Nightmare scenario: A sleep researcher explains how to fix bad dreams
Nightmare scene: Sleep researcher explains how to fix bad dreams - Falling into a bottomless pit, being stalked, feeling paralyzed, the death of a loved one - these are common nightmare topics among adults. - Christin Klose/dpa

If you have nightmares, the experience of waking up and being too scared to go back to sleep will be all too familiar.

There are ways around that though, say sleep scientists.

You just need to imagine the nightmare ending in a positive way, explains German sleep researcher Michael Schredl in a recent podcast.

For the most part, nightmares end when you wake up - meaning you never finish them, and they occur again in some or other form.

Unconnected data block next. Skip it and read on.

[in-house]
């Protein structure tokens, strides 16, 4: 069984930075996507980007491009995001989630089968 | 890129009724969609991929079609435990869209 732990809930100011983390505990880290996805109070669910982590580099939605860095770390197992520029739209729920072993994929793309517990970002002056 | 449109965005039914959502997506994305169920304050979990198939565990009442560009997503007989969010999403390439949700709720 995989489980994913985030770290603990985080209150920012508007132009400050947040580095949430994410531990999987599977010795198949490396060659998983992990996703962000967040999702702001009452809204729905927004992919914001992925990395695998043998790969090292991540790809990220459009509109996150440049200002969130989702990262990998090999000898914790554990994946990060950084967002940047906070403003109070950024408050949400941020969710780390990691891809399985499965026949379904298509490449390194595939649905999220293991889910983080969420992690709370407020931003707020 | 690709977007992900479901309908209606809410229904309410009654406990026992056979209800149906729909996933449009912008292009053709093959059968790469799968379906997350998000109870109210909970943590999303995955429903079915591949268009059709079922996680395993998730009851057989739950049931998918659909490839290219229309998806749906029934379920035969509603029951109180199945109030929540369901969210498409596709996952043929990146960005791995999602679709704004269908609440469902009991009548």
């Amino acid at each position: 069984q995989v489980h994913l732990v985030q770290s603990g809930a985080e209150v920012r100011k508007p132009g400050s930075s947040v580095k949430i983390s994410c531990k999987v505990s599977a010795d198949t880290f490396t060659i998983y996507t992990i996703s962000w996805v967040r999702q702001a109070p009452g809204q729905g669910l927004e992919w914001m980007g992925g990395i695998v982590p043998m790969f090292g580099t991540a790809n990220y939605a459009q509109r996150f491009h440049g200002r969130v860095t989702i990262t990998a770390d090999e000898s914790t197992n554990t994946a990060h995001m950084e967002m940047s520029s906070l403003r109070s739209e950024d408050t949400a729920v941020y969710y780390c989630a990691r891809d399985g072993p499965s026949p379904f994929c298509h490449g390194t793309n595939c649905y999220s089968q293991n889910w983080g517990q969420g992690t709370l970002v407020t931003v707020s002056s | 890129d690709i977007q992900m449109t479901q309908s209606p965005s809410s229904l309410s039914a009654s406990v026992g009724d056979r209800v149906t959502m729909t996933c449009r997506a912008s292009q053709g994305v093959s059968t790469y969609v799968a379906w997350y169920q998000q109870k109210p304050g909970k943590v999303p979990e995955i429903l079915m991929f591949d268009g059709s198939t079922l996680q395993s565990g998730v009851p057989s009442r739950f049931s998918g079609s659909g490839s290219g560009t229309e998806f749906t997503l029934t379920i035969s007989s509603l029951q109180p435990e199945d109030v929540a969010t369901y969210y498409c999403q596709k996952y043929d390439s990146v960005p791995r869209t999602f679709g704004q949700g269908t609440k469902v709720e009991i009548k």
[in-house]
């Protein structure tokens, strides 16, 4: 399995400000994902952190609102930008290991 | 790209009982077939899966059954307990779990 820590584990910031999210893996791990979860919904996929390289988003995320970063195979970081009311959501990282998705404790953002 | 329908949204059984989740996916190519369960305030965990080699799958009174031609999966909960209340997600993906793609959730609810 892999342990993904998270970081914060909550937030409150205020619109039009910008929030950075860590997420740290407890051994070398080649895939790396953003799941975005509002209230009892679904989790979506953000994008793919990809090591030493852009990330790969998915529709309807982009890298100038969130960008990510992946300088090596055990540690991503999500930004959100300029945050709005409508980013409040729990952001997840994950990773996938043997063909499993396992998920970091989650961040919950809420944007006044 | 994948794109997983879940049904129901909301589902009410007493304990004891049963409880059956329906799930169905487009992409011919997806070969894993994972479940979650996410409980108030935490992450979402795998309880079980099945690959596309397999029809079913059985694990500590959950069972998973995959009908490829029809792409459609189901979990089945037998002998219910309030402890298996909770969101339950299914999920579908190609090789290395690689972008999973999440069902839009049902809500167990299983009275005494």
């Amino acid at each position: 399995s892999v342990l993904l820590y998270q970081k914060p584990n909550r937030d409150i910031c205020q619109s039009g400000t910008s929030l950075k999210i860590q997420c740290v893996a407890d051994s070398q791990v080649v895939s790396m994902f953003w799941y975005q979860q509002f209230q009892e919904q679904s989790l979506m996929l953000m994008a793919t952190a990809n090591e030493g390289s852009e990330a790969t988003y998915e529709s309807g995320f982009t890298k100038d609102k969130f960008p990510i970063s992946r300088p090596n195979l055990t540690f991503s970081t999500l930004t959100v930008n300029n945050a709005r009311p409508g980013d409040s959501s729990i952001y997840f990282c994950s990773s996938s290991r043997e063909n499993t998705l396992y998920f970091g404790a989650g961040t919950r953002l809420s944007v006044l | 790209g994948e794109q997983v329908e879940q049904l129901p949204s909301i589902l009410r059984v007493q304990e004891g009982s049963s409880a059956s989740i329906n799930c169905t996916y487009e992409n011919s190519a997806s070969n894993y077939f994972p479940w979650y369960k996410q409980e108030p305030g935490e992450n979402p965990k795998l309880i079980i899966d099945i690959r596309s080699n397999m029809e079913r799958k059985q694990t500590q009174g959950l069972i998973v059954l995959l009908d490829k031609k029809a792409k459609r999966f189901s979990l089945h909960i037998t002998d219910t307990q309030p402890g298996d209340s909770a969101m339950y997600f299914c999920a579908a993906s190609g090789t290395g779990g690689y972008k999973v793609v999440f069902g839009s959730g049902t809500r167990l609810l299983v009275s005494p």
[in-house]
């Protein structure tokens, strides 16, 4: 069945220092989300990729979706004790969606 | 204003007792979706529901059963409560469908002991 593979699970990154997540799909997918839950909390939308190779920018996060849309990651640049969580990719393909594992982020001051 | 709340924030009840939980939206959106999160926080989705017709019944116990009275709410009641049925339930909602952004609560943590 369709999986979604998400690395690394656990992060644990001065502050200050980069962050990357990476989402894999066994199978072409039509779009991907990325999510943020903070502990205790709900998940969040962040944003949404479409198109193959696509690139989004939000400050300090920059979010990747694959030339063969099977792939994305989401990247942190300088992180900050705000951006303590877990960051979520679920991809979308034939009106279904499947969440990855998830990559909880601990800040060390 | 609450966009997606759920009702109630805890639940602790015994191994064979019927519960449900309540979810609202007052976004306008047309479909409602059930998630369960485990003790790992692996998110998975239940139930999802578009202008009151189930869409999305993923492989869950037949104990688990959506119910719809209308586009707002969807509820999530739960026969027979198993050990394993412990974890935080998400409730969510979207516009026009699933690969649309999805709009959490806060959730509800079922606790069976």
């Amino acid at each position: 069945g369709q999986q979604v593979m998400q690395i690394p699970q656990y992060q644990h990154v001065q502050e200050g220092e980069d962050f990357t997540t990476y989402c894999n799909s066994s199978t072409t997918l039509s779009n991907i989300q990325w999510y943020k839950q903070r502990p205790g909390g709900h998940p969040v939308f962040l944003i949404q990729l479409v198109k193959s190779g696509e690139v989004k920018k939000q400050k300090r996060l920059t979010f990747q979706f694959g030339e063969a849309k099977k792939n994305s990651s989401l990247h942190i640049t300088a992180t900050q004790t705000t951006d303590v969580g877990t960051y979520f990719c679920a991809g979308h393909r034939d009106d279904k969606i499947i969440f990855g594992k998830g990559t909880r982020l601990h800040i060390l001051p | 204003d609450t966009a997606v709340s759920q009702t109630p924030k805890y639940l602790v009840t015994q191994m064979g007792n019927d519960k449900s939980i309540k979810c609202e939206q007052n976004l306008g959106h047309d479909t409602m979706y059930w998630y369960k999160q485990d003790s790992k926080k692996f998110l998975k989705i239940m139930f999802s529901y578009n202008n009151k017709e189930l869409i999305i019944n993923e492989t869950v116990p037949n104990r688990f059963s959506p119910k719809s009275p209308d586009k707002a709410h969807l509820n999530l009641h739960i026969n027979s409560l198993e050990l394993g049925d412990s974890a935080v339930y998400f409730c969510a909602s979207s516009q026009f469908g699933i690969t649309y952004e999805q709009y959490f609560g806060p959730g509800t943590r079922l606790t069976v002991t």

His approach rests on revisiting the nightmare while you are awake.

For example, you might dream that you are being chased by someone.

In that case, you should think to yourself: "That is not a good strategy, to run away, as there's always someone running after me until I wake up," Schredl says. He suggests that instead of running, you should imagine yourself turning around, preferably with some powerful backup, and asking the chaser: "What do you want from me?"

Replay that dream strategy in your mind for five minutes a day for two weeks, he says. Then it will settle in your mind and change the dreams in the future. The approach is effective and fast for lots of people, he says. Ideally, the nightmares don't even ever come back.

Some 5 per cent of people have frequent nightmares, meaning at least once a week, according to Schredl, who runs a German sleep lab.

He advises this group to seek treatment, though they can also try out the method above on their own.

Being chased, falling into the depths, paralysis or the death of a loved one are all common nightmares.